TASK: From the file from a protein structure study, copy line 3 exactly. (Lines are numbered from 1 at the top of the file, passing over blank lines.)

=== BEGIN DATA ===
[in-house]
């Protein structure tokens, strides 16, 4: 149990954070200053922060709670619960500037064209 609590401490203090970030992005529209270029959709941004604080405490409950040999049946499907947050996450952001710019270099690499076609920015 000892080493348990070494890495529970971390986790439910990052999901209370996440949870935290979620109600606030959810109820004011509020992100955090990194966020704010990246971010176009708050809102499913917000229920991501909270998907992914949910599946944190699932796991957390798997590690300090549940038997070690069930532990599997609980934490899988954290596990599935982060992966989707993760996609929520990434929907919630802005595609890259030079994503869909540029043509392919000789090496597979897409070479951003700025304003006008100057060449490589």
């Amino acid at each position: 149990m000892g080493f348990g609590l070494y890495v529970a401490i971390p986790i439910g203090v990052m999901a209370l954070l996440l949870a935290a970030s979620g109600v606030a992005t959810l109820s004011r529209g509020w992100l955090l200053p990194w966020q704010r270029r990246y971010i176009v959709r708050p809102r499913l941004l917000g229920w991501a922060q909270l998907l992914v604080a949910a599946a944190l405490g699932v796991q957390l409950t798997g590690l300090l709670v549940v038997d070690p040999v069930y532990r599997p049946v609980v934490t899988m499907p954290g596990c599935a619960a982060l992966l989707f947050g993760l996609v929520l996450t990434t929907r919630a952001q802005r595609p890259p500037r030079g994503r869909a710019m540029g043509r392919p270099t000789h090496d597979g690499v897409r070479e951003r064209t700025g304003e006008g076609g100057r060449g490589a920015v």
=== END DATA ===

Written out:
């Amino acid at each position: 149990m000892g080493f348990g609590l070494y890495v529970a401490i971390p986790i439910g203090v990052m999901a209370l954070l996440l949870a935290a970030s979620g109600v606030a992005t959810l109820s004011r529209g509020w992100l955090l200053p990194w966020q704010r270029r990246y971010i176009v959709r708050p809102r499913l941004l917000g229920w991501a922060q909270l998907l992914v604080a949910a599946a944190l405490g699932v796991q957390l409950t798997g590690l300090l709670v549940v038997d070690p040999v069930y532990r599997p049946v609980v934490t899988m499907p954290g596990c599935a619960a982060l992966l989707f947050g993760l996609v929520l996450t990434t929907r919630a952001q802005r595609p890259p500037r030079g994503r869909a710019m540029g043509r392919p270099t000789h090496d597979g690499v897409r070479e951003r064209t700025g304003e006008g076609g100057r060449g490589a920015v």